(4) A determination is made by a pilot, who is certificated and appropriately rated under part 61 of this chapter, or by a person, who is certificated and appropriately rated to perform maintenance on the aircraft, that the inoperative instrument or equipment does not constitute a hazard to the aircraft.
As used in (d)(3)(i), “Removed” seems relatively straightforward, but what if equipment is only partially working? For example, a GNS430 may have no GPS signal and therefore the GPS navigation feature is inoperative (INOP), but the radio and VOR functions still work. It would seem silly to yank out a perfectly good radio, so a placard of “GPS Function INOP” would probably suffice to meet the regulation’s intent. If removed, an entry must be made in the airframe logbook to document the removal. Some items may be removed by a pilot (such as a radio that slides out of a tray), while others (i.e., an autopilot) require a certified mechanic.
“Deactivated” (d)(3)(ii) is a bit more esoteric. If it has a power switch, just turn it off. No power switch? Pull and collar the circuit breaker? Fine, so long as that breaker does not also power other equipment that is still operative. The FAA once published an Advisory Circular 91-67 on this subject, but it was terminated in 2017, and no replacement has been made available yet.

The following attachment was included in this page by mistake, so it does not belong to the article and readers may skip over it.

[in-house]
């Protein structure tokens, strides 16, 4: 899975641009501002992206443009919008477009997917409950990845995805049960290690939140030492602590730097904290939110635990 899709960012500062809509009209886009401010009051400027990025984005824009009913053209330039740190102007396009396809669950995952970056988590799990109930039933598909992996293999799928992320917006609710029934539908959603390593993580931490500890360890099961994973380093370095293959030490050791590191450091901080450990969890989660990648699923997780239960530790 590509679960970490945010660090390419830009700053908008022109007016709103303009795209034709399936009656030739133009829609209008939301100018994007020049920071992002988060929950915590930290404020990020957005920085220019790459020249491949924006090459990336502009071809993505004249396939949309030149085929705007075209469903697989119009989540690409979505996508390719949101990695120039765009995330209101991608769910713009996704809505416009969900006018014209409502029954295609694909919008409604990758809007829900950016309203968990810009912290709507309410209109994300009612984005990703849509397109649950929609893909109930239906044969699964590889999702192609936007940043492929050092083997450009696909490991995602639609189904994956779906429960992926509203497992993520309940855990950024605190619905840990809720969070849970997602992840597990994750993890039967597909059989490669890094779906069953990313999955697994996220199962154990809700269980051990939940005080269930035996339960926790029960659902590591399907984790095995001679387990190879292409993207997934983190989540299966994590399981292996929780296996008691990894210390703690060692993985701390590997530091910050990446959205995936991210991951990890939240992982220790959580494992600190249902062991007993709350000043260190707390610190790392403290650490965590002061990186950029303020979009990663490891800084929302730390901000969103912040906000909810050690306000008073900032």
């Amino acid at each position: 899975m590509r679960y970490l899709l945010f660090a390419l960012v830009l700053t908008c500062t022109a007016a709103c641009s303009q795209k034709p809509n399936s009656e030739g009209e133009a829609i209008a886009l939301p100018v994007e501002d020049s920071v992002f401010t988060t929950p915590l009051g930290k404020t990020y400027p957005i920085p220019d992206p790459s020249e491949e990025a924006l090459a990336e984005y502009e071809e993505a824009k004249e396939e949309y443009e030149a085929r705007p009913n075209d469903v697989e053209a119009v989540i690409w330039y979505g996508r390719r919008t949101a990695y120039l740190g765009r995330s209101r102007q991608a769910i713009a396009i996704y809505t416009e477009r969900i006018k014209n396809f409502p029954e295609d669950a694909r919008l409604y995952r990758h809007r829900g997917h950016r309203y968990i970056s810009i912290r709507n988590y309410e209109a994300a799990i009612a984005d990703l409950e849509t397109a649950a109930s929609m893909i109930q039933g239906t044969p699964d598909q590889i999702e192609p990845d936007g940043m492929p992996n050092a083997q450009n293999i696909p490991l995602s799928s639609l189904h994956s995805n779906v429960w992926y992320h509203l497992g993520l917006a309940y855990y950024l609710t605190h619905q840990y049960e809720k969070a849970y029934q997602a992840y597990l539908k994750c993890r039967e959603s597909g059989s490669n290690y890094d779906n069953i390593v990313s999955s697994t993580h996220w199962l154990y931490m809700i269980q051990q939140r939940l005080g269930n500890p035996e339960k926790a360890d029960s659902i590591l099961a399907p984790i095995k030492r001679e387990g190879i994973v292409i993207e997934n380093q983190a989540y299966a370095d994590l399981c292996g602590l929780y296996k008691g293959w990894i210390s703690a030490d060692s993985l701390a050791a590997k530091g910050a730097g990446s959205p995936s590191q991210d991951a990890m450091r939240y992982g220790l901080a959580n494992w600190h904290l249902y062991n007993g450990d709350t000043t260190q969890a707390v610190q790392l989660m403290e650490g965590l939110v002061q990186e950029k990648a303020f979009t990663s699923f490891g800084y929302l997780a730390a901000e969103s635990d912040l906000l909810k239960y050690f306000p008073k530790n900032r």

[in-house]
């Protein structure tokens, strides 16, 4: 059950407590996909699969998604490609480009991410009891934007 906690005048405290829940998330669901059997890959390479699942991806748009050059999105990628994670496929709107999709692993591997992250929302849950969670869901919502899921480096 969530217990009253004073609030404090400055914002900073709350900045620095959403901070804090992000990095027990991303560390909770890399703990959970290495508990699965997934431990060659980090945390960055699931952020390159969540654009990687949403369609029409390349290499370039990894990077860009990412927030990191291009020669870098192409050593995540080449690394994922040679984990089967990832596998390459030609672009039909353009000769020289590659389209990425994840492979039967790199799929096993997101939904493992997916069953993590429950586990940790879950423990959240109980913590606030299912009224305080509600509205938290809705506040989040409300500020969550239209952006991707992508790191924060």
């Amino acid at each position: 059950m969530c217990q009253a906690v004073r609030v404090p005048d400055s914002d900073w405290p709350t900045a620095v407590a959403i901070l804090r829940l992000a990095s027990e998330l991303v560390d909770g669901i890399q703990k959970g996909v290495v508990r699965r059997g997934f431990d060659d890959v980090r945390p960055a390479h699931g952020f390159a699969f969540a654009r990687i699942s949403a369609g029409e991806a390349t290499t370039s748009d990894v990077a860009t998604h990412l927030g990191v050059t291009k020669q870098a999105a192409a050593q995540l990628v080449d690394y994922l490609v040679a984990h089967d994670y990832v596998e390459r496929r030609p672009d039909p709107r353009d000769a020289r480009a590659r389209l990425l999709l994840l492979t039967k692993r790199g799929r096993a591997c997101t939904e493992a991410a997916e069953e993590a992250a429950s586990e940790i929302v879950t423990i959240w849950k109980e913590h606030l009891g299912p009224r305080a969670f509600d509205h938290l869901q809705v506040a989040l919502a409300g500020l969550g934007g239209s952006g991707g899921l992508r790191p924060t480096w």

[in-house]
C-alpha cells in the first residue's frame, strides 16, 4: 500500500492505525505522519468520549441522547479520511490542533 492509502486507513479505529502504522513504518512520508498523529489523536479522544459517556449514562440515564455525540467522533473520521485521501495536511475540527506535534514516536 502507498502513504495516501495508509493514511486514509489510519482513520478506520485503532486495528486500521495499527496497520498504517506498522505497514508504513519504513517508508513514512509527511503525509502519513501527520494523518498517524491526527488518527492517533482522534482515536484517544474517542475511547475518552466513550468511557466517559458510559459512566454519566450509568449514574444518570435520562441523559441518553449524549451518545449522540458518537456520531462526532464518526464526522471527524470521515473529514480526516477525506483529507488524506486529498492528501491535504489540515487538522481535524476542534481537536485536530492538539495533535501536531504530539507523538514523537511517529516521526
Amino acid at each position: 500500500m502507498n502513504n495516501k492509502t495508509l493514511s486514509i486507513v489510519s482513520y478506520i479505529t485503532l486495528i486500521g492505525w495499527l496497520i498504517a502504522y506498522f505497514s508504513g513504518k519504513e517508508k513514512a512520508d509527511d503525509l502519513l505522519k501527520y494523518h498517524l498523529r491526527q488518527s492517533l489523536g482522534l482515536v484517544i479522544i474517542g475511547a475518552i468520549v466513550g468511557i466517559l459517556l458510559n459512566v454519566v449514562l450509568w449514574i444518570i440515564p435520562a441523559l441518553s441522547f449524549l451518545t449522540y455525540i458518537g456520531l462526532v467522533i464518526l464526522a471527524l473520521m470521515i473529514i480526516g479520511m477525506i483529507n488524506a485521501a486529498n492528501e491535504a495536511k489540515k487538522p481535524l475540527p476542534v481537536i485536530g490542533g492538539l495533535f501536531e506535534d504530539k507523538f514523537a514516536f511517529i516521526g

Finally, under a June 13, 2018, Opinion Letter¹ the FAA’s Office of the Chief Counsel has opined that the benefits of subpart (d)(3) are only valid until the next annual (or 100-hour, if required) inspection. At that time, the equipment needs to be re-evaluated and the proper determinations made. It does not necessarily mean that INOP equipment must be repaired or replaced at the next annual. It only means that its non-functional status receives a fresh look at that time. In other words, no equipment can be permanently placarded “INOP” without reaffirming that determination.
Inoperative … “sometimes”?
Some equipment may work fine 95% of the time but have an intermittent failure 5% of the time. How much is too much before we must declare it inoperative? Perhaps this is where subpart (d)(4) comes into play: “inoperative [intermittent] instrument or equipment does not constitute a hazard to the aircraft.” Is 5% too much? What about 1%? That might depend on which equipment. An oil pressure indicator that seems to fail for 30 seconds every half hour or so can probably wait until you get home. A glideslope indicator that fails for 30 seconds IMC inside the final approach fix will necessitate a missed approach, and that is serious. No regulation can be written for every conceivable scenario, so apply commonsense. In our world, that is best defined as “What would I do if an FSDO inspector were flying with me?”
This article was initially published in the November / December 2020 issue of COPA Pilot.